The FDA has issued another wave of letters demanding changes in drug promotions. Warning letters went out to Bayer, Amylin Pharmaceuticals, Eli Lilly and Cephalon, ordering the companies to stop using DTC ads and other promos that either exaggerate a drug's benefits or downplay its risks--or both. Here are the FDA's beefs:
- A Lilly print ad for the antidepressant Cymbalta "entirely omits risk information," directing readers to another page for that information, the FDA says. Another Cymbalta ad also downplayed the drug's risk of side effects, the agency adds. A Lilly spokesman tells Reuters that the company is now reviewing all Cymbalta marketing materials.
- Lilly and Amylin, which co-market the diabetes drug Byetta, were cited for a medical meeting last June where company representatives exaggerated Byetta's ability to help patients lose weight. The FDA also says that the reps exaggerated the drug's efficacy and promoted off-label uses. Both companies say they are taking action in response to the letter.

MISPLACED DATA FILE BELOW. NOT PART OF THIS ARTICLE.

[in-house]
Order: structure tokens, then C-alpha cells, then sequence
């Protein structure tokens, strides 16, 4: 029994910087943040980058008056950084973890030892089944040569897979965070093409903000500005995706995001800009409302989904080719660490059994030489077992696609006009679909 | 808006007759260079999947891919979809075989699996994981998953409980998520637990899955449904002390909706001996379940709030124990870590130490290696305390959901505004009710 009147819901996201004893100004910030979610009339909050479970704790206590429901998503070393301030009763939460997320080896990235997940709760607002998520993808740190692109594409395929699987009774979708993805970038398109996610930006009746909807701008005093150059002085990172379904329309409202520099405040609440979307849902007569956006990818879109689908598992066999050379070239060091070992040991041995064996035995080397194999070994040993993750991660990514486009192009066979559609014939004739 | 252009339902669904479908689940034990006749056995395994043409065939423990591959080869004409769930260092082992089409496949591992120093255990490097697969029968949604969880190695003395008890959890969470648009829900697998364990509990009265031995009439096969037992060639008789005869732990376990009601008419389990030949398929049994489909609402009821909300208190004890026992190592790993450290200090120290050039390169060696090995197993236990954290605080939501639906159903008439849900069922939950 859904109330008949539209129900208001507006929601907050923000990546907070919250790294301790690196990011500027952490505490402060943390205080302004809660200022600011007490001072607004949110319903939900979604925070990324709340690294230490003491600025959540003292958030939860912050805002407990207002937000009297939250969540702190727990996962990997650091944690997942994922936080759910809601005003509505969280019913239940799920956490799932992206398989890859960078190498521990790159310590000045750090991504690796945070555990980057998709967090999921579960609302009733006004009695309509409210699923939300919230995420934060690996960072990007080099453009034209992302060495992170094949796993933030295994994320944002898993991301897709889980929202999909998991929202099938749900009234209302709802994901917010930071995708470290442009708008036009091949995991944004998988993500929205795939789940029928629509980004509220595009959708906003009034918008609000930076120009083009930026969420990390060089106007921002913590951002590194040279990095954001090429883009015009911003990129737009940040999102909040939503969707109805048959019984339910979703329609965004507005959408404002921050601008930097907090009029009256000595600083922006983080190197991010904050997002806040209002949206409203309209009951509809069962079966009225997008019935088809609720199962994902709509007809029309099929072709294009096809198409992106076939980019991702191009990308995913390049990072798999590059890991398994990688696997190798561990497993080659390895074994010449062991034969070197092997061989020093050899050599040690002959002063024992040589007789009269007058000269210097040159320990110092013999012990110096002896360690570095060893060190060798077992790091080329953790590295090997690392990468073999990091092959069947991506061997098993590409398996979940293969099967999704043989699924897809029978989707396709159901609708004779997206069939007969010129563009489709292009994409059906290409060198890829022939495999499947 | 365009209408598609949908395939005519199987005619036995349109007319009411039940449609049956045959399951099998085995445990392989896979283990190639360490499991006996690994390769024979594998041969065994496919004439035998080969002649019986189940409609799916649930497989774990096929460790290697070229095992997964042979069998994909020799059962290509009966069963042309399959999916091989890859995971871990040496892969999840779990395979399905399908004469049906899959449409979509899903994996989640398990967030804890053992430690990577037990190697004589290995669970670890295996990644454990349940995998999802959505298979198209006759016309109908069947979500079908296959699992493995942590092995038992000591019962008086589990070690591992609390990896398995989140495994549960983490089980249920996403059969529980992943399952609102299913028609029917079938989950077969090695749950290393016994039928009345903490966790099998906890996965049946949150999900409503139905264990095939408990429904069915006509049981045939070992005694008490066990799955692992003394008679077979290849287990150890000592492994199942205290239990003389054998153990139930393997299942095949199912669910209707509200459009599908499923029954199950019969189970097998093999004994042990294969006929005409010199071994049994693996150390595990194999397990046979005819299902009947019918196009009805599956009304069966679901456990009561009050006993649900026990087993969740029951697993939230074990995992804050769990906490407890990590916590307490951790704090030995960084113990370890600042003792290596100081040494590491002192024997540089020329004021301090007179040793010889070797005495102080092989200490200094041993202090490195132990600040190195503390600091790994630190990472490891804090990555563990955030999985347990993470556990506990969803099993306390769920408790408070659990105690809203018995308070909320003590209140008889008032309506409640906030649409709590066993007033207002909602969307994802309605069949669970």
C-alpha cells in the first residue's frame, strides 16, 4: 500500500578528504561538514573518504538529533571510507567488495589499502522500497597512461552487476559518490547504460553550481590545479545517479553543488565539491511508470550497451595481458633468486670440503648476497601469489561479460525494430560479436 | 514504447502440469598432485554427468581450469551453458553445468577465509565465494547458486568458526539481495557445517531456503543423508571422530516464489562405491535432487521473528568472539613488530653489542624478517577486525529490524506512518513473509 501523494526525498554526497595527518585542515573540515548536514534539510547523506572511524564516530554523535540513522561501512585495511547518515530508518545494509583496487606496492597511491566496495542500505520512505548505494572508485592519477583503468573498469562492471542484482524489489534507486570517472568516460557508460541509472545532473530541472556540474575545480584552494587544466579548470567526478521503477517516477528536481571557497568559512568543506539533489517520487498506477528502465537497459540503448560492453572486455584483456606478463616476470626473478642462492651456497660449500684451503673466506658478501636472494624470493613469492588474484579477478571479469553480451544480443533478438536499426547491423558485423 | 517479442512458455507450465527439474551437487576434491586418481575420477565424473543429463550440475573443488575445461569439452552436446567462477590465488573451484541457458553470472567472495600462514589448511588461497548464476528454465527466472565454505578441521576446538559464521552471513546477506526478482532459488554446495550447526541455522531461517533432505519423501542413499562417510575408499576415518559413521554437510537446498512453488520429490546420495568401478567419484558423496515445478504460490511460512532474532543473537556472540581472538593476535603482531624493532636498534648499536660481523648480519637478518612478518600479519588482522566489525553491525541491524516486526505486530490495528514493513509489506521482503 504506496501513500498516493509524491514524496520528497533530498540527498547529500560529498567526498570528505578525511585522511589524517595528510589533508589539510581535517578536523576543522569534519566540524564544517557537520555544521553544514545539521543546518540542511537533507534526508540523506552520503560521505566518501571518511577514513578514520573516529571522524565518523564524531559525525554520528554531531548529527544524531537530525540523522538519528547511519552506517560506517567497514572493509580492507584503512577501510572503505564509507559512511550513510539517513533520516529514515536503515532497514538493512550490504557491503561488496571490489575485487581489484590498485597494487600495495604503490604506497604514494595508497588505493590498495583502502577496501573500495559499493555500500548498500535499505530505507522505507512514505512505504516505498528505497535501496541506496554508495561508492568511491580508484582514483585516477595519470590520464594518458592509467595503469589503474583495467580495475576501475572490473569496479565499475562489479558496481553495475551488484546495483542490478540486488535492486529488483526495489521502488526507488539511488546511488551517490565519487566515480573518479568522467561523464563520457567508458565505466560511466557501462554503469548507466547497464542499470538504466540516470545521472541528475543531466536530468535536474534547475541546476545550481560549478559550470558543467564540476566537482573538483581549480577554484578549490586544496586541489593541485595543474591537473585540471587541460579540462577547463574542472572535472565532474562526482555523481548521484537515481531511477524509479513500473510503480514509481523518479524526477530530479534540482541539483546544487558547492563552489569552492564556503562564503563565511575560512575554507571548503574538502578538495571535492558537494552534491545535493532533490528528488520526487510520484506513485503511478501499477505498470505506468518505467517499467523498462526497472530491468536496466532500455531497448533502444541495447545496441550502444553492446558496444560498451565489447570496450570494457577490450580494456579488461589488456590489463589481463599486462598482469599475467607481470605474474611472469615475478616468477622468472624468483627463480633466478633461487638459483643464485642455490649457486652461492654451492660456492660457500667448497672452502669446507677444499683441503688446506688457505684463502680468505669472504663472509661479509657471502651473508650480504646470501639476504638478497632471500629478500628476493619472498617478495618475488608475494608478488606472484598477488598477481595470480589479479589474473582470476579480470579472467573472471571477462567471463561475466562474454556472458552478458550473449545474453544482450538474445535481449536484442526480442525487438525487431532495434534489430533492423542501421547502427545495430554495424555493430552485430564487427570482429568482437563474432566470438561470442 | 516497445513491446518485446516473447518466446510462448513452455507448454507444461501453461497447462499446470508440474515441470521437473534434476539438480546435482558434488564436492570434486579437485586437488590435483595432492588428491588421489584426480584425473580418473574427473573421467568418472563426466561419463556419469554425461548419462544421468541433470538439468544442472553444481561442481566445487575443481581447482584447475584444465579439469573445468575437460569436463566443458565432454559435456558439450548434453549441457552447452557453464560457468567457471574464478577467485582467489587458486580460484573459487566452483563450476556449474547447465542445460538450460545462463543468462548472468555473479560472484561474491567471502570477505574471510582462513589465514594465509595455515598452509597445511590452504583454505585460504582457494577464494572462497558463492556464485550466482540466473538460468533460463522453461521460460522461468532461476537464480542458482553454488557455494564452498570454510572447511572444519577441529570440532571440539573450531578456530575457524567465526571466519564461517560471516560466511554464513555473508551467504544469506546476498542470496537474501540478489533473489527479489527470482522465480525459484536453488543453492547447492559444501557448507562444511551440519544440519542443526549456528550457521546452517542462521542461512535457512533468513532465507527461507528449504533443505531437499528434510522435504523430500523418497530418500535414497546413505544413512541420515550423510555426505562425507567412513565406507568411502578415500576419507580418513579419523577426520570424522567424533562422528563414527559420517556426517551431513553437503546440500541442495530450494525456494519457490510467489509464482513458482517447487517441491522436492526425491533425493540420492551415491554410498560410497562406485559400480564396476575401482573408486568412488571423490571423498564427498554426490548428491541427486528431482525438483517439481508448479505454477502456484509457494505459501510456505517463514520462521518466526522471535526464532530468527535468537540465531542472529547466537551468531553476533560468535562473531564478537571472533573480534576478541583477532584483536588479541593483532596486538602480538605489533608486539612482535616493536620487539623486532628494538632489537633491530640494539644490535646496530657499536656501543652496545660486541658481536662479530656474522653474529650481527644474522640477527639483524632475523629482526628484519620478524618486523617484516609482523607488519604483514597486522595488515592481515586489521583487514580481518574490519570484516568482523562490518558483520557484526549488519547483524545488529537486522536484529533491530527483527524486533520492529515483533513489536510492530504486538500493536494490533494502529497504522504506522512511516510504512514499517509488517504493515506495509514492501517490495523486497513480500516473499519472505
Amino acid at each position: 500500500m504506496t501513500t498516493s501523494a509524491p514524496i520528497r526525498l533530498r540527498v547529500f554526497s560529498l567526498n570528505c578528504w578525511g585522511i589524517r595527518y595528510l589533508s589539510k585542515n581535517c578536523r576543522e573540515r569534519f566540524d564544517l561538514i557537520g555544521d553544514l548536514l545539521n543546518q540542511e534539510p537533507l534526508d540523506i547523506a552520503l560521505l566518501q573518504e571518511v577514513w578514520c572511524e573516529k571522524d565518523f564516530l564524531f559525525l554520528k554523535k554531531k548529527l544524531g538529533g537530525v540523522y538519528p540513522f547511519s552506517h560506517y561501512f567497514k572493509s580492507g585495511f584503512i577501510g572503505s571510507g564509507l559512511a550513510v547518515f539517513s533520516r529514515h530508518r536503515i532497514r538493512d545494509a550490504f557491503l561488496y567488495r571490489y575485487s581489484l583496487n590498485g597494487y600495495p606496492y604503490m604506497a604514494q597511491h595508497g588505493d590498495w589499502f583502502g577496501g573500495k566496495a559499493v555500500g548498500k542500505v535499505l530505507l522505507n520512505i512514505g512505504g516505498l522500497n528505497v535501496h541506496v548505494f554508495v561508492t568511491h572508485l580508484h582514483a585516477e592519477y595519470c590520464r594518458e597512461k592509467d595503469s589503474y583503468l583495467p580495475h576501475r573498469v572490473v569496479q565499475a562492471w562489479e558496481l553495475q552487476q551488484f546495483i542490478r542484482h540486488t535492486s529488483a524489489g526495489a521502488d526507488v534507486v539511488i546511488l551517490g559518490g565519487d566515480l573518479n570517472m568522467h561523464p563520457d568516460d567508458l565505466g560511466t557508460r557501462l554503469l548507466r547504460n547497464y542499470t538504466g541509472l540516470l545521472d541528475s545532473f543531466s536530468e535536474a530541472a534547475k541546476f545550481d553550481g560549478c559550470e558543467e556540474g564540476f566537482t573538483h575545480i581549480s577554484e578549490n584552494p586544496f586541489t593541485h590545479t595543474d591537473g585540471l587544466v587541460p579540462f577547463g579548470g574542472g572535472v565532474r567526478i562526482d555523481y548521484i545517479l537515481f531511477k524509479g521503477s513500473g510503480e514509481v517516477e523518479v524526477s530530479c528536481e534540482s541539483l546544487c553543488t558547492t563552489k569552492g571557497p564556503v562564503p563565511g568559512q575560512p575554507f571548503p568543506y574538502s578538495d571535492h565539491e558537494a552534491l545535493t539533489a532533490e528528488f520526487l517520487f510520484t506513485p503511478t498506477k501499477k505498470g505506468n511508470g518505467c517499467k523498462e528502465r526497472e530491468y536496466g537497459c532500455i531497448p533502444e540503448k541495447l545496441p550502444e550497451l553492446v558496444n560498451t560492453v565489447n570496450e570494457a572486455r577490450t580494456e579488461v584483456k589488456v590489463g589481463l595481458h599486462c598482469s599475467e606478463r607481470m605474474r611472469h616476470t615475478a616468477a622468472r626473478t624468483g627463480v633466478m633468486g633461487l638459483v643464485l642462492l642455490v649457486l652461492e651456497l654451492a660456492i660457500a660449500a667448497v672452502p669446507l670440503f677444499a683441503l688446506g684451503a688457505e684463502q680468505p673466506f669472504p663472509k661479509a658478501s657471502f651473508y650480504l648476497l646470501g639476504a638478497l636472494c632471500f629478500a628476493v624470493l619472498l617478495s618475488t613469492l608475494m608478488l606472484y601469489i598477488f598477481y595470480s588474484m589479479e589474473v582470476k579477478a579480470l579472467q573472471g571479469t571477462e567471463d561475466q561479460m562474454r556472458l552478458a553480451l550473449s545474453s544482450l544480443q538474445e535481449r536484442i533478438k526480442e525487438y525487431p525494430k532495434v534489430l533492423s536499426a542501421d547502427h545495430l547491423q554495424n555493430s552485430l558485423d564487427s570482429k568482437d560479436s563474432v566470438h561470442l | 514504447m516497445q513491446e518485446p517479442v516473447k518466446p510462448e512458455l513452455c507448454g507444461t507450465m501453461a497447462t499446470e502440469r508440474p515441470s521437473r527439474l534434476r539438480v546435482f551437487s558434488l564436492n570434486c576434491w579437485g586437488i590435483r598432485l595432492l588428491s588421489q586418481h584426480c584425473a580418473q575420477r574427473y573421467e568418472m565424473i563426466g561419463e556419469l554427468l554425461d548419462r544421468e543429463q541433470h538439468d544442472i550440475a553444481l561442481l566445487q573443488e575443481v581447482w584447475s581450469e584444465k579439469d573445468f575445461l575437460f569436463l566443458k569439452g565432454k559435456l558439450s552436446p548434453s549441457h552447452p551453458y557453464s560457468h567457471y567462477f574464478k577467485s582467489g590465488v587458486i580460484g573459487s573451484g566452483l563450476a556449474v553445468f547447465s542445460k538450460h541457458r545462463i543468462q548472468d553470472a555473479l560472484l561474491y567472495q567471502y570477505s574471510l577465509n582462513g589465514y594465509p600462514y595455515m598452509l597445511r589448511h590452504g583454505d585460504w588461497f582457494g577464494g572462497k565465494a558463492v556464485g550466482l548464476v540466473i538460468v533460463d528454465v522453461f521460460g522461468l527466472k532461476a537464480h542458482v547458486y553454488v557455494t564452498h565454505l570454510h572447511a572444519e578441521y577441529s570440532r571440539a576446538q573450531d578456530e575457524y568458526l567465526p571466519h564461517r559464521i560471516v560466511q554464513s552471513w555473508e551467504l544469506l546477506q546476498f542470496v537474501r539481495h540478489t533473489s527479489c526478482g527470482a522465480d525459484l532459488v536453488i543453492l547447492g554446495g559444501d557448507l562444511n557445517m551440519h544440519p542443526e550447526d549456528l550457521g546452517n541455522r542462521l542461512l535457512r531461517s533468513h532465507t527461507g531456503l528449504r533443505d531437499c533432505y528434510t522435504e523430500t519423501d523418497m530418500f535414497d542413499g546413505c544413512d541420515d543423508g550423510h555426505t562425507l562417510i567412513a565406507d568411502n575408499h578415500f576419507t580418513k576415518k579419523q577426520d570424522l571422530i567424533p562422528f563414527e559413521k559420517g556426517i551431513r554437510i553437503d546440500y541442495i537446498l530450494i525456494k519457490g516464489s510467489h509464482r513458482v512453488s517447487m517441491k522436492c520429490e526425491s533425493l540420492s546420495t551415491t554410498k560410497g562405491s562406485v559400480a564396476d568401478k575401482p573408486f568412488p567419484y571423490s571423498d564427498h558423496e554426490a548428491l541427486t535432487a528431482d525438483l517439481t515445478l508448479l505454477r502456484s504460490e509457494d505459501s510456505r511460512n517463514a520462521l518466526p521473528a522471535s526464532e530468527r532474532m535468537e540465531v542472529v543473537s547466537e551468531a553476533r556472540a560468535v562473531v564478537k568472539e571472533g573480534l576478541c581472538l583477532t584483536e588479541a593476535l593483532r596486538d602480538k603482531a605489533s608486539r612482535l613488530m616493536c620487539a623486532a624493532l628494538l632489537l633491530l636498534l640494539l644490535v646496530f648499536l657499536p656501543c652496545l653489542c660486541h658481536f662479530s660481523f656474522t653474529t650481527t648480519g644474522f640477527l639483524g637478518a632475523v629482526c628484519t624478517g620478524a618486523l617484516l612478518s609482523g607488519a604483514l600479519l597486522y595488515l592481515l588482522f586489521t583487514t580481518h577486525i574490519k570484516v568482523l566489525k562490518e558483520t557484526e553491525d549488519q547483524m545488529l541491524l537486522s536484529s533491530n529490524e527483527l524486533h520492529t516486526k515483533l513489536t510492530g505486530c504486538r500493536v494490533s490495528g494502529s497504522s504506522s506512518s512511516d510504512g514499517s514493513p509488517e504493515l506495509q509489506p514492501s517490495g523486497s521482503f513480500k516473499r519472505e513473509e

- Cephalon got a letter warning it to stop using a dosing card for its lymphoma and leukemia treatment Treanda. Handed out to doctors, the card omitted important risk information, the agency says. The company reports that it has stopped distributing the cards.
- Finally, in what's surely an unintentionally amusing letter, Bayer has been cited for a program in which its intrauterine device Mirena was promoted in people's homes. The FDA says the script for those events stated that the IUD could help women "look and feel great." But the agency doesn't know about "any evidence suggesting that women who are using Mirena for birth control look great or feel great."